Statement by the Prime Minister during a press conference with Prime Minister Modi: 22 April 2022

My friend, Prime Minister Modi, Narendra, my khaas dost – is the phrase I wanted in Hindi

We spent two fantastic days in India

And yesterday I became the first British Conservative Prime Minister to visit Gujarat, your birthplace of course, Narendra,

but, as you just said, the ancestral home of about half of all British Indians.

And I had an amazing reception – absolutely amazing – I felt like Sachin Tendulkar – my face was about as ubiquitous everywhere as Amitabh Bachchan.

I was everywhere to be seen and it was fantastic.

And this morning we had wonderful discussions and I think they strengthened our relationship in every way.

In difficult times, it is very important that we – the khaas dost – come together

and I believe the partnership between Britain and India – one of the oldest democracies – Britain is one of the oldest and India certainly the greatest democracy is one of the friendships determinants of our time.

What we are doing is pushing forward an ambitious ten-year roadmap for Anglo-Indian relations, which we agreed to last year.

It was great to see you at the G7.

But since then, threats of autocratic coercion have grown even more

and therefore it is vital that we deepen our cooperation,

including our common interest in keeping the Indo-Pacific open and free.

We have therefore agreed today on a new and broader partnership in defense and security,

a decades-long commitment

which will not only forge closer ties between us,

but support your goal, Narendra from “Make in India”.

UK creates an open general export license specific to India,

reduce bureaucracy and shorten delivery times for defense procurement.

We agreed to work together to address new land, sea, air, space and cyber threats, including by partnering with new fighter jet technology,

maritime technologies to detect and respond to threats in the oceans.

We are expanding our partnership as scientific superpowers,

And building on the collaboration between Oxford/Astra-Zeneca and the Serum Institute,

who has vaccinated more than a billion people against Covid, – including me – I have the Indian jab in my arm and the power of good that it has done me thanks to India

And it helped India to become what Narendra called the pharmacy of the world.

Today we are launching joint initiatives on malaria vaccines,

On antimicrobial resistance and a digital partnership between the Indian National Health Authority and our NHS.

We are also making great strides together in energy security, helping each other reduce our dependence on imported hydrocarbons – and embrace cheaper, more sustainable local alternatives.

We have a new bid, a new plan to develop the Celtic Sea Offshore Wind in Dhanushkodi, we have a new hydrogen science and innovation center between the UK and India,

and we are advancing the Green Grids Solar Power Initiative that you and I launched, Narendra, at COP26 in Glasgow, along with 80 other countries.

It’s an incredible fact that the sun provides enough energy every day to power the world ten thousand times, you have a lot of solar energy here in India – the sun is giving a fantastic performance today and we have a lot of it in Great Britain too.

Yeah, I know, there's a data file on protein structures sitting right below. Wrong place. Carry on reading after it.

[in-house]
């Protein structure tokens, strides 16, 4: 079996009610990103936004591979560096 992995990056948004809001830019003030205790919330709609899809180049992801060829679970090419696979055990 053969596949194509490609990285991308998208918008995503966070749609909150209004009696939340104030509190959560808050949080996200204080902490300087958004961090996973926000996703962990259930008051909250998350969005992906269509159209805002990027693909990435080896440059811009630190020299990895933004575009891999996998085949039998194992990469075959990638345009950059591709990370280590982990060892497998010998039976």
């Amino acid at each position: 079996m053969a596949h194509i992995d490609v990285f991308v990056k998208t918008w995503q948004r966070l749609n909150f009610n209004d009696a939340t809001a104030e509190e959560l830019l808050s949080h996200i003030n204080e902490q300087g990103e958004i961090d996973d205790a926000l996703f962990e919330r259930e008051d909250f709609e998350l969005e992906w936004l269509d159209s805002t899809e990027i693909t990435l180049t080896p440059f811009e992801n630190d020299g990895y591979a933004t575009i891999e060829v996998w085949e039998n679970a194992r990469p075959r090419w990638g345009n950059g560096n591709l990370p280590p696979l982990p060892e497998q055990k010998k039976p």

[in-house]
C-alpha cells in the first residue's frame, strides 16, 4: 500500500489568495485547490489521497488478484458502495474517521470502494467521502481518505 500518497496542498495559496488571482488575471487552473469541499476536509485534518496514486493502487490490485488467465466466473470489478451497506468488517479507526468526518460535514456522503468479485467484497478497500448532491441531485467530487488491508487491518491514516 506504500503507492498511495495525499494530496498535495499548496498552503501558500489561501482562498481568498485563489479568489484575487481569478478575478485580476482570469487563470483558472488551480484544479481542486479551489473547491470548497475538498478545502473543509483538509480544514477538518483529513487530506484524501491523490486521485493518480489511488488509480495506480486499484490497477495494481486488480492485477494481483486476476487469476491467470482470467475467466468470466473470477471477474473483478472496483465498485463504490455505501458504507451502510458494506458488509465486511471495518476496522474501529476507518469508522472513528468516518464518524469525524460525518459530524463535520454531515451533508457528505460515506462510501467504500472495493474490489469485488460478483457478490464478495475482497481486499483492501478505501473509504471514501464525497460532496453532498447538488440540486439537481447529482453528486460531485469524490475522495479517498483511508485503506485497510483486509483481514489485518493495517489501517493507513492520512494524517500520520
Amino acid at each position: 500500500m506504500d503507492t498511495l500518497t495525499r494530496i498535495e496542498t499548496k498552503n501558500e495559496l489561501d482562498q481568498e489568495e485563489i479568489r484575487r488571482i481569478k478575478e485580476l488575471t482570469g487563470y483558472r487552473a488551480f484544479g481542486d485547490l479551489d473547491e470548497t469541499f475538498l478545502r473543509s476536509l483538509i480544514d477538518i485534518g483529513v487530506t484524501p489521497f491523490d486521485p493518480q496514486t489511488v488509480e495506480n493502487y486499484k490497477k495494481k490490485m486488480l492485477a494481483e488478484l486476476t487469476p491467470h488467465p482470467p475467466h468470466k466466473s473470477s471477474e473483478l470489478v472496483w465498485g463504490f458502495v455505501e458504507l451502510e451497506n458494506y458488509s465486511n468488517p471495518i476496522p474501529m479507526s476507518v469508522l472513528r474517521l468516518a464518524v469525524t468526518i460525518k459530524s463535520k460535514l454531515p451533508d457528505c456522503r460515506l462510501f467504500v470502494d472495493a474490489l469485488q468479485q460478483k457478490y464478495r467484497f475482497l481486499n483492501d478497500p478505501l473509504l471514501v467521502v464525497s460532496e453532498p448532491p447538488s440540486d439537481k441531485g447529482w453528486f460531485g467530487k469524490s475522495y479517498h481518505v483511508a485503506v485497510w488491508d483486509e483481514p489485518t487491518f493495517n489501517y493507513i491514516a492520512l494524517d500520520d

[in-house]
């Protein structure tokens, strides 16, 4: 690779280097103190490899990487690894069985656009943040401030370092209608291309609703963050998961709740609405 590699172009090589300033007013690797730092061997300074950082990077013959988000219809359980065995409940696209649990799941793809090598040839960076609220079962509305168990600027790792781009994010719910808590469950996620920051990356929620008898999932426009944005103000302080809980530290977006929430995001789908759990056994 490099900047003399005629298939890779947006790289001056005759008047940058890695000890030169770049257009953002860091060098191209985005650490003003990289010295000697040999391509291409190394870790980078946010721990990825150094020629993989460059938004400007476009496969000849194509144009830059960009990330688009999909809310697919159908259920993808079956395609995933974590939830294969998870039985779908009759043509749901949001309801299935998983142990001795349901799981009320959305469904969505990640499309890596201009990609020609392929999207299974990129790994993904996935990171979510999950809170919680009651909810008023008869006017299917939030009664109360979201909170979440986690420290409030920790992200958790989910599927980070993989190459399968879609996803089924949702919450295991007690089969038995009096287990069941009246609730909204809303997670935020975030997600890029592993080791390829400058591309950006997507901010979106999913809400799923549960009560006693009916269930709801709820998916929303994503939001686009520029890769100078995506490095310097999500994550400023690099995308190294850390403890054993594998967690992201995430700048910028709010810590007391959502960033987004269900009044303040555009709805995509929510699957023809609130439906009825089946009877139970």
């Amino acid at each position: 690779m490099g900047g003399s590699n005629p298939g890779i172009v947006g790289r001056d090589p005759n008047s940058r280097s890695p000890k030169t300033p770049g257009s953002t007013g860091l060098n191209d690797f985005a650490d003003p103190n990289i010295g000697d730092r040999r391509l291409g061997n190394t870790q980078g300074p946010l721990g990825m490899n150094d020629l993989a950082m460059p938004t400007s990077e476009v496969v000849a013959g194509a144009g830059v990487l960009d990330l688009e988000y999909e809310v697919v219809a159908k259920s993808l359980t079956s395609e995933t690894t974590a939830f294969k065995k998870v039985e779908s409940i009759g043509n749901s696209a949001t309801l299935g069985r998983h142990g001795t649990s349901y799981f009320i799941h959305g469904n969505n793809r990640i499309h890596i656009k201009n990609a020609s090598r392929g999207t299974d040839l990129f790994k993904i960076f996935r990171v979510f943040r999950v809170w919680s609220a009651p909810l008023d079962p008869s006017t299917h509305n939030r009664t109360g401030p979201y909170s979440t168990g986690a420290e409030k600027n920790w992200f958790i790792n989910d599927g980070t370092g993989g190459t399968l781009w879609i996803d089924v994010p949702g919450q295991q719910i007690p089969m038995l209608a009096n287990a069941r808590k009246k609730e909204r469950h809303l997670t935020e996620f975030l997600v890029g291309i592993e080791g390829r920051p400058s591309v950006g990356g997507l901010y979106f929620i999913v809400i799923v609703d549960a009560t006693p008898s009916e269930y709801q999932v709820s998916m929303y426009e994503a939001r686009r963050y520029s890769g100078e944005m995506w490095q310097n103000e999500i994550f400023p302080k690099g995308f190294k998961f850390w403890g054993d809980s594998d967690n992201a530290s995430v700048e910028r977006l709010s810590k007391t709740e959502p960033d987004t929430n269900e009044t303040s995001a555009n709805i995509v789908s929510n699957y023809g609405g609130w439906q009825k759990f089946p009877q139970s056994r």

These partnerships form the superstructure of the living bridge that Narendra describes between our countries, and today that bridge is buzzing with goods and services, people and capital, going back and forth from east to west.

and sometimes it can be hard to tell if something is British, or Indian, or frankly Brindish.

On Wednesday I drove to the airport in a Range Rover – Indian-owned, but made in Britain.

And when I got here on Thursday, I visited JCB,

British owned, but made in India. Exporting 60,000 each year worldwide, 110 countries.

Or take the example of the Norton Motorbike being relaunched in Britain by an Indian company.

I am very happy that this visit has not only deepened our economic partnership.

We secured new deals worth £1 billion,

and created over 11,000 new jobs across the UK,

in everything from electric buses to Smith and Nephew’s robotic surgery that I saw yesterday

as well as in artificial intelligence, where India’s strengths are remarkable.

And perhaps most importantly for the long term, we make full use of the freedom we have now

reach a free trade agreement,

an agreement where you can lift those tariffs – you can, India, Narendra, on our machines and our apples – in fact you’ve already done that on the apples so thanks for the apples

and we, in turn, can lift customs duties on your rice and textiles.

We have already closed four chapters,

and today we are announcing new measures to facilitate the export of UK-made medical devices to India

and ensuring mutual recognition of higher education qualifications in the UK.

And as the next round of talks begins here next week,

we say to our negotiators: do it for Diwali in October. Have it done by Diwali.

This could double our trade and investment by the end of the decade

the widening of this living bridge into a multi-lane highway – the circulation of beautiful electric vehicles manufactured jointly and the creation of hundreds of thousands of new jobs in our two countries.

As India celebrates 75 years of independence,

I am filled with optimism about the years to come and the depth of friendship between our countries, and the security and prosperity that our partnership can bring to our people for generations to come.

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